Ruskin, John. "Ruskin on the Fine Arts: Award of the Liverpool Academy's Prize to the Picture of the Blind Girl" Albion [Liverpool] 33.1659 (11 Jan. 1858), 4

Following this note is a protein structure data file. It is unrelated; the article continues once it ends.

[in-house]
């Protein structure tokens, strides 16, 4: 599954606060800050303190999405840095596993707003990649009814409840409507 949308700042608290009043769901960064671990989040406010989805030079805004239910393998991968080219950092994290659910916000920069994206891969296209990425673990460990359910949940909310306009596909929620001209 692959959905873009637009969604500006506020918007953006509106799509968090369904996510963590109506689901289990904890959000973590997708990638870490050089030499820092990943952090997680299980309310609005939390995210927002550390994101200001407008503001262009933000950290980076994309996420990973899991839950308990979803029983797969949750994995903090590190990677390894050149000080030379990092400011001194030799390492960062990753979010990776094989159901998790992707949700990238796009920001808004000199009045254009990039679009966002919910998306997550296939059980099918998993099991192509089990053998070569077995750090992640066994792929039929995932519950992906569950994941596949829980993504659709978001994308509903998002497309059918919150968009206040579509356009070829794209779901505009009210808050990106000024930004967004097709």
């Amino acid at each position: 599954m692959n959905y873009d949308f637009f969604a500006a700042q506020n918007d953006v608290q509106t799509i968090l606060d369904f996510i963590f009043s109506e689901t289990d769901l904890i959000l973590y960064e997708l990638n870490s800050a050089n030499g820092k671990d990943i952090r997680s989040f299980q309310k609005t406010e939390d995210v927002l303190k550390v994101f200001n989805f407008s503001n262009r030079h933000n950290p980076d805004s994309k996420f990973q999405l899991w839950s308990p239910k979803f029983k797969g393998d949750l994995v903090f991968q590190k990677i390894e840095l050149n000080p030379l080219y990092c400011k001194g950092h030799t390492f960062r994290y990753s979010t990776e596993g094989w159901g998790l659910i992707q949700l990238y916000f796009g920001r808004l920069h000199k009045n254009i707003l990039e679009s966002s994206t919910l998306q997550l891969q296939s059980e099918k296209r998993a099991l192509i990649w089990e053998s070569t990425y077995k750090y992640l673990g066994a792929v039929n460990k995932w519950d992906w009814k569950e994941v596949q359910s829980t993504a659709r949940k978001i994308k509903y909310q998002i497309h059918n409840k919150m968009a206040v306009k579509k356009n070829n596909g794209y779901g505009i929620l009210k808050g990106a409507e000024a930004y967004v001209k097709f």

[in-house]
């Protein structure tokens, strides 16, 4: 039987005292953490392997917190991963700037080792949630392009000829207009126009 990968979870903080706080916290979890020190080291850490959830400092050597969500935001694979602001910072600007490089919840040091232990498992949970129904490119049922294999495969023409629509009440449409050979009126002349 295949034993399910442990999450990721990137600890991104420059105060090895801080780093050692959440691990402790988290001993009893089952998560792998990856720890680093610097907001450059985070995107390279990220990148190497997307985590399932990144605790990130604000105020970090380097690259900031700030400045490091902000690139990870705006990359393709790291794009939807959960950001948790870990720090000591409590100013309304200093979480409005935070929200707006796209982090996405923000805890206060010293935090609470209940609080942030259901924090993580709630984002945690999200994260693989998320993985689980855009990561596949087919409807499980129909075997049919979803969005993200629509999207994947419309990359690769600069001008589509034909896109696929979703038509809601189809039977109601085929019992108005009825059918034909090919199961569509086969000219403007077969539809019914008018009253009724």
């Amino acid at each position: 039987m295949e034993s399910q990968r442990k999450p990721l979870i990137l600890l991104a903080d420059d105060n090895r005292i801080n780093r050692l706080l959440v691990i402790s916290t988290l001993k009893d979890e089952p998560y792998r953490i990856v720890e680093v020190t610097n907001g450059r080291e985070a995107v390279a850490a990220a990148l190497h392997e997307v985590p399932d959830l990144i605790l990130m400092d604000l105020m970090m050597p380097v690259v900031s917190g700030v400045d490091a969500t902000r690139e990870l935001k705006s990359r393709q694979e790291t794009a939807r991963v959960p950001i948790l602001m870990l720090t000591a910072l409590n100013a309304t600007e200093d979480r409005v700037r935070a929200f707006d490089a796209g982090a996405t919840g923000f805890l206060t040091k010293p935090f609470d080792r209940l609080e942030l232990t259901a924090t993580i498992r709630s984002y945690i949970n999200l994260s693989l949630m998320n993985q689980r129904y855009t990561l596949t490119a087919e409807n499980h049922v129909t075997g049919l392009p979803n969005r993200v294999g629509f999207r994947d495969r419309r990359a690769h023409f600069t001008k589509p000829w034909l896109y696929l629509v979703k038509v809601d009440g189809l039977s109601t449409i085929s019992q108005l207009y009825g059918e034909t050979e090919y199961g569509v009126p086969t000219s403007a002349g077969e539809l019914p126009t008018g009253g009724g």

I believe the Liverpool Academy has, in its decisions of late years, given almost the first instance on reocrd of the entirely just and beneficial working of academical system. Usually such systems have degenerated into the application of formal rules, or the giving partial votes, or the distribution of a partial patronage; but the Liverpool awards have indicated at once the keen perception of new forms of excellence, and the frank honesty by which alone such new forms can be confessed and accepted. I do not, however, wonder at the outcry. People who suppose the pre-Raphaelite work to be only a condition of meritorious eccentricity, naturally suppose, also, that the consistent preference of it can only be owing to clique. Most people look upon paintings as they do on plants or minerals, and think they ought to have in their collections specimens of everybodys work, as they have specimens of all earths or flowers. They have no conception that there is such a thing as a real right and wrong, a real bad and good, in the question. However, you need not, I think, much mind. Let the Academy be broken up on the quarrel; let the Liverpool people buy whatever rubbish they have a mind to; and when they see, as in time they will, that it is rubbish, and find, as find they will, every pre-Raphaelite picture gradually advance in influence and in value, you will be acknowledged to have borne a witness all the more noble and useful, because it seemed to end in discomfiture; though it will not end in discomfiture. I suppose I need hardly say anything of my own estimate of the two pictures on which the arbitrament has arisen. I have surely said often enough, in good black type already, what I thought of pre-Raphaelite works, and of other modern ones. Since Turners death I consider that any average work from the hand of any of the four leaders of pre-Raphaelitism (Rossetti, Millais, Hunt, John Lewis) is, singly, worth at least three of any other pictures whatever by living artists.
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